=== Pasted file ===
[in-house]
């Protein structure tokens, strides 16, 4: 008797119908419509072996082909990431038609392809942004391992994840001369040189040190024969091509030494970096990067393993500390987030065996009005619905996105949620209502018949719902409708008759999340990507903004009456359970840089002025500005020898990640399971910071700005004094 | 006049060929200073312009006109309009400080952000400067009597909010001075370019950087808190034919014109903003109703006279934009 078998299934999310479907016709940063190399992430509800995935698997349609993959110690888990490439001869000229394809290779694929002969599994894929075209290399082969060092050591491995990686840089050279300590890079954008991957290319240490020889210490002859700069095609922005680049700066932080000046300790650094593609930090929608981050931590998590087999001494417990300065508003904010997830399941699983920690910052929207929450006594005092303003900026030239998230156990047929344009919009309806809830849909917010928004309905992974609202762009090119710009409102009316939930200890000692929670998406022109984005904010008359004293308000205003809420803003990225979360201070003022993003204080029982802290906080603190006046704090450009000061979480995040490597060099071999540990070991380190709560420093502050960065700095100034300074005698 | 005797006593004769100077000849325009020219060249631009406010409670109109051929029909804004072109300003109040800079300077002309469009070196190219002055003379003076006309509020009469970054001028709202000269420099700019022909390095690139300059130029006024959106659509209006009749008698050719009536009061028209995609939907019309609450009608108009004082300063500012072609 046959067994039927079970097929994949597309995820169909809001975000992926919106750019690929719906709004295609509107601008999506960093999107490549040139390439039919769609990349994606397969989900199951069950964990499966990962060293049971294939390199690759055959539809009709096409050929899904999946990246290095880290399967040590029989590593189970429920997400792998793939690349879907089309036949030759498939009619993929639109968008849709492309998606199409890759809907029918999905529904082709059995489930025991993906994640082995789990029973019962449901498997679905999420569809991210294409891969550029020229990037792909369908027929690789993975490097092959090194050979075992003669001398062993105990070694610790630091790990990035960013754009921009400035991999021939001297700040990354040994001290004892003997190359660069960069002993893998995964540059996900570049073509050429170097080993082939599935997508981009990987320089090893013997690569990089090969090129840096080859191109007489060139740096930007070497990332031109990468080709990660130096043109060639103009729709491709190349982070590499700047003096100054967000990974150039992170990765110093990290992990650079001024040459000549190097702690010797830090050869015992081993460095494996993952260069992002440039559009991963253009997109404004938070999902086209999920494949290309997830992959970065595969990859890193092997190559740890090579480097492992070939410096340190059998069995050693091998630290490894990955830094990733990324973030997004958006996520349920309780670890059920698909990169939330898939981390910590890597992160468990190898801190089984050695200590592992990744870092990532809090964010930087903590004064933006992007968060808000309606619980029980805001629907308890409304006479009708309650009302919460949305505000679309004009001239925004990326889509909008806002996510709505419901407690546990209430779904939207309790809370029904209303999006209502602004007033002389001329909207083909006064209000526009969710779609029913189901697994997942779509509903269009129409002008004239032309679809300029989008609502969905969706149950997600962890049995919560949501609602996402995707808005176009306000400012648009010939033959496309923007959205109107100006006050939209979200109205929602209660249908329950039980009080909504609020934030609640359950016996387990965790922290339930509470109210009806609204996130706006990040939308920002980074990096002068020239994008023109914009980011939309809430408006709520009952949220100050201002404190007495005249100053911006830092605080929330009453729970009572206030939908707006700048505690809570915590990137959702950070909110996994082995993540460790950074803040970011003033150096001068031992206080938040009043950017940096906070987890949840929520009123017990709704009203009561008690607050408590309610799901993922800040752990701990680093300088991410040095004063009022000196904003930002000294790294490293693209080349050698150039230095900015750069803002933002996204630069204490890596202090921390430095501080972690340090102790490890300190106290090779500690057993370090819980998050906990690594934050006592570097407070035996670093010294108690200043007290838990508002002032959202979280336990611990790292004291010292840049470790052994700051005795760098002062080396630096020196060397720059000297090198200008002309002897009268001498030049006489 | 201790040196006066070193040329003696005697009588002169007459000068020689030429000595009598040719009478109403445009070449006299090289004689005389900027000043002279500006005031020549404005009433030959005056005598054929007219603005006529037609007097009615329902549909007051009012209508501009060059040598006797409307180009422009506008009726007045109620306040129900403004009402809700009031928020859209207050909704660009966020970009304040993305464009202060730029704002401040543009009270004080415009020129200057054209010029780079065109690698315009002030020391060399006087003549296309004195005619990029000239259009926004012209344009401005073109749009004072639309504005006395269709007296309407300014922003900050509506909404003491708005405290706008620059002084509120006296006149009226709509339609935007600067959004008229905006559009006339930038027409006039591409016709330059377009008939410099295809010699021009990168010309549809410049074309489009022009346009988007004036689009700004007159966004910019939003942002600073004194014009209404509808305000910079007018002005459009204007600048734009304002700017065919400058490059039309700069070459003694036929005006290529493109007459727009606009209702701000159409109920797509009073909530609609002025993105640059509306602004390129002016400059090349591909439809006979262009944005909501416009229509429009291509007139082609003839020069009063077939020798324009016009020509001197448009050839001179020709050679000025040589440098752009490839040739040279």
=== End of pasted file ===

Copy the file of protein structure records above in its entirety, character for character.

[in-house]
């Protein structure tokens, strides 16, 4: 008797119908419509072996082909990431038609392809942004391992994840001369040189040190024969091509030494970096990067393993500390987030065996009005619905996105949620209502018949719902409708008759999340990507903004009456359970840089002025500005020898990640399971910071700005004094 | 006049060929200073312009006109309009400080952000400067009597909010001075370019950087808190034919014109903003109703006279934009 078998299934999310479907016709940063190399992430509800995935698997349609993959110690888990490439001869000229394809290779694929002969599994894929075209290399082969060092050591491995990686840089050279300590890079954008991957290319240490020889210490002859700069095609922005680049700066932080000046300790650094593609930090929608981050931590998590087999001494417990300065508003904010997830399941699983920690910052929207929450006594005092303003900026030239998230156990047929344009919009309806809830849909917010928004309905992974609202762009090119710009409102009316939930200890000692929670998406022109984005904010008359004293308000205003809420803003990225979360201070003022993003204080029982802290906080603190006046704090450009000061979480995040490597060099071999540990070991380190709560420093502050960065700095100034300074005698 | 005797006593004769100077000849325009020219060249631009406010409670109109051929029909804004072109300003109040800079300077002309469009070196190219002055003379003076006309509020009469970054001028709202000269420099700019022909390095690139300059130029006024959106659509209006009749008698050719009536009061028209995609939907019309609450009608108009004082300063500012072609 046959067994039927079970097929994949597309995820169909809001975000992926919106750019690929719906709004295609509107601008999506960093999107490549040139390439039919769609990349994606397969989900199951069950964990499966990962060293049971294939390199690759055959539809009709096409050929899904999946990246290095880290399967040590029989590593189970429920997400792998793939690349879907089309036949030759498939009619993929639109968008849709492309998606199409890759809907029918999905529904082709059995489930025991993906994640082995789990029973019962449901498997679905999420569809991210294409891969550029020229990037792909369908027929690789993975490097092959090194050979075992003669001398062993105990070694610790630091790990990035960013754009921009400035991999021939001297700040990354040994001290004892003997190359660069960069002993893998995964540059996900570049073509050429170097080993082939599935997508981009990987320089090893013997690569990089090969090129840096080859191109007489060139740096930007070497990332031109990468080709990660130096043109060639103009729709491709190349982070590499700047003096100054967000990974150039992170990765110093990290992990650079001024040459000549190097702690010797830090050869015992081993460095494996993952260069992002440039559009991963253009997109404004938070999902086209999920494949290309997830992959970065595969990859890193092997190559740890090579480097492992070939410096340190059998069995050693091998630290490894990955830094990733990324973030997004958006996520349920309780670890059920698909990169939330898939981390910590890597992160468990190898801190089984050695200590592992990744870092990532809090964010930087903590004064933006992007968060808000309606619980029980805001629907308890409304006479009708309650009302919460949305505000679309004009001239925004990326889509909008806002996510709505419901407690546990209430779904939207309790809370029904209303999006209502602004007033002389001329909207083909006064209000526009969710779609029913189901697994997942779509509903269009129409002008004239032309679809300029989008609502969905969706149950997600962890049995919560949501609602996402995707808005176009306000400012648009010939033959496309923007959205109107100006006050939209979200109205929602209660249908329950039980009080909504609020934030609640359950016996387990965790922290339930509470109210009806609204996130706006990040939308920002980074990096002068020239994008023109914009980011939309809430408006709520009952949220100050201002404190007495005249100053911006830092605080929330009453729970009572206030939908707006700048505690809570915590990137959702950070909110996994082995993540460790950074803040970011003033150096001068031992206080938040009043950017940096906070987890949840929520009123017990709704009203009561008690607050408590309610799901993922800040752990701990680093300088991410040095004063009022000196904003930002000294790294490293693209080349050698150039230095900015750069803002933002996204630069204490890596202090921390430095501080972690340090102790490890300190106290090779500690057993370090819980998050906990690594934050006592570097407070035996670093010294108690200043007290838990508002002032959202979280336990611990790292004291010292840049470790052994700051005795760098002062080396630096020196060397720059000297090198200008002309002897009268001498030049006489 | 201790040196006066070193040329003696005697009588002169007459000068020689030429000595009598040719009478109403445009070449006299090289004689005389900027000043002279500006005031020549404005009433030959005056005598054929007219603005006529037609007097009615329902549909007051009012209508501009060059040598006797409307180009422009506008009726007045109620306040129900403004009402809700009031928020859209207050909704660009966020970009304040993305464009202060730029704002401040543009009270004080415009020129200057054209010029780079065109690698315009002030020391060399006087003549296309004195005619990029000239259009926004012209344009401005073109749009004072639309504005006395269709007296309407300014922003900050509506909404003491708005405290706008620059002084509120006296006149009226709509339609935007600067959004008229905006559009006339930038027409006039591409016709330059377009008939410099295809010699021009990168010309549809410049074309489009022009346009988007004036689009700004007159966004910019939003942002600073004194014009209404509808305000910079007018002005459009204007600048734009304002700017065919400058490059039309700069070459003694036929005006290529493109007459727009606009209702701000159409109920797509009073909530609609002025993105640059509306602004390129002016400059090349591909439809006979262009944005909501416009229509429009291509007139082609003839020069009063077939020798324009016009020509001197448009050839001179020709050679000025040589440098752009490839040739040279």